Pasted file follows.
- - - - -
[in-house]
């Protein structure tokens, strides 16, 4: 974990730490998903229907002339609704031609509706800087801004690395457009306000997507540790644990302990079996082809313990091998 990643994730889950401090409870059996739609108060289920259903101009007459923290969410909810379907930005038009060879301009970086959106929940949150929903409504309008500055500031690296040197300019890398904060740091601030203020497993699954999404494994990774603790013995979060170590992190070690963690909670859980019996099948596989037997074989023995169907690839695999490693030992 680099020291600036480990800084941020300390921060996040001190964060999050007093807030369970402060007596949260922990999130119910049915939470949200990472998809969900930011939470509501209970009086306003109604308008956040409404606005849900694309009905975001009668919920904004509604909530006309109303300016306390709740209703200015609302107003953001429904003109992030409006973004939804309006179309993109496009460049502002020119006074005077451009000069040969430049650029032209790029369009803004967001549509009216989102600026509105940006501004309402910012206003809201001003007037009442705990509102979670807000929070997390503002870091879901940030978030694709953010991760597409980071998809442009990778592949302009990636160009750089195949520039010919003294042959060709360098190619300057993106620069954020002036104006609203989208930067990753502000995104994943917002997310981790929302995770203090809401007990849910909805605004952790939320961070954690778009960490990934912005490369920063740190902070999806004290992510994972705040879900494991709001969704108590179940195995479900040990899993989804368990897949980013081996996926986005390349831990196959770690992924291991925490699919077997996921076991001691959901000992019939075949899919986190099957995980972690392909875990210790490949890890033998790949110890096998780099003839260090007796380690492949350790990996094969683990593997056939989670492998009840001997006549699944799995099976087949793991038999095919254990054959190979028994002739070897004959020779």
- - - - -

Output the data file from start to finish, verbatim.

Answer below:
[in-house]
């Protein structure tokens, strides 16, 4: 974990730490998903229907002339609704031609509706800087801004690395457009306000997507540790644990302990079996082809313990091998 990643994730889950401090409870059996739609108060289920259903101009007459923290969410909810379907930005038009060879301009970086959106929940949150929903409504309008500055500031690296040197300019890398904060740091601030203020497993699954999404494994990774603790013995979060170590992190070690963690909670859980019996099948596989037997074989023995169907690839695999490693030992 680099020291600036480990800084941020300390921060996040001190964060999050007093807030369970402060007596949260922990999130119910049915939470949200990472998809969900930011939470509501209970009086306003109604308008956040409404606005849900694309009905975001009668919920904004509604909530006309109303300016306390709740209703200015609302107003953001429904003109992030409006973004939804309006179309993109496009460049502002020119006074005077451009000069040969430049650029032209790029369009803004967001549509009216989102600026509105940006501004309402910012206003809201001003007037009442705990509102979670807000929070997390503002870091879901940030978030694709953010991760597409980071998809442009990778592949302009990636160009750089195949520039010919003294042959060709360098190619300057993106620069954020002036104006609203989208930067990753502000995104994943917002997310981790929302995770203090809401007990849910909805605004952790939320961070954690778009960490990934912005490369920063740190902070999806004290992510994972705040879900494991709001969704108590179940195995479900040990899993989804368990897949980013081996996926986005390349831990196959770690992924291991925490699919077997996921076991001691959901000992019939075949899919986190099957995980972690392909875990210790490949890890033998790949110890096998780099003839260090007796380690492949350790990996094969683990593997056939989670492998009840001997006549699944799995099976087949793991038999095919254990054959190979028994002739070897004959020779």